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How does noise affect captive pied tamarins? Steinbrecher, Fiene.. Anglia Ruskin University, 1 Jul 2020. Experiment. doi: 10.18258/16514
The experiments consist of short playback sequences and will look at behaviour and salivary cortisol changes. Experiments will include about 16 different animals, four different sounds (with three repeats each) and is planned to be carried out for two to three weeks in September.
Behavioral data will be collected by observation from outside the enclosure and video recording will be used to aid in behavioral analysis.
Physiological data will be obtained by measuring cortisol in saliva, which provide an immediate stress response measurement. Saliva samples will be collected before and after each experiments to measure the change in cortisol levels. Samples will be collected with cotton buds, which the animals will be trained to chew on. Cotton buds will be stored in a test tube, centrifuged on the same day and then stored in the freezer on site.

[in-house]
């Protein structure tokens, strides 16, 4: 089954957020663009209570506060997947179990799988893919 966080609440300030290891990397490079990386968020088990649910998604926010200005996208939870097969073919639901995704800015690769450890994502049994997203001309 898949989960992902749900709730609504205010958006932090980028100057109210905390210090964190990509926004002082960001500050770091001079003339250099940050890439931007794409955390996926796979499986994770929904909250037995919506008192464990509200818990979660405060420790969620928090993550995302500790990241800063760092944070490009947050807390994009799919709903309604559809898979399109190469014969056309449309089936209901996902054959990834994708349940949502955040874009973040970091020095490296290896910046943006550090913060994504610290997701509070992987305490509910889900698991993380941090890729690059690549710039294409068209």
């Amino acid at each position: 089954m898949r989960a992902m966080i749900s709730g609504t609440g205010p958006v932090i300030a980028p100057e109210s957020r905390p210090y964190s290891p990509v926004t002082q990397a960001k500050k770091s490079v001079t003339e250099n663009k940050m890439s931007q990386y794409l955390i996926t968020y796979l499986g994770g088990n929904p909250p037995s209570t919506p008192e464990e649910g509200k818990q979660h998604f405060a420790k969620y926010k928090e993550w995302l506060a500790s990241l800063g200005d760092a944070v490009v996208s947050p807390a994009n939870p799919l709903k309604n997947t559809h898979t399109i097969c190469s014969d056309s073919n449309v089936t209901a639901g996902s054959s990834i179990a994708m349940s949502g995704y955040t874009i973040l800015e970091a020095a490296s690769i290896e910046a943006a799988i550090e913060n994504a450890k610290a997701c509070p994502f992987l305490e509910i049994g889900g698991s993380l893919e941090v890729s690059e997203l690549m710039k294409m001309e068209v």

Playback will consists of short playback sequences and played via speakers that will be installed in front of the enclosures. Sound level meter (SLM) will be used simultaneously to pay attention to the sound intensity.
All experiments are standard paradigms in the field, and are of low ethical risk. Behavioral data collection as well as saliva collection is considered non-invasive. To decrease the interference of the animals and mitigate the risk of disturbance during saliva collection, animals will be previously trained to chew cotton buds through positive reinforcement training. In addition, each step of the study will have procedure protocols and mitigation measures put in place.
Ethical approval has been given by both Anglia Ruskin University and Durrell Wildlife Conservation Trust.
This project has not yet shared any protocols.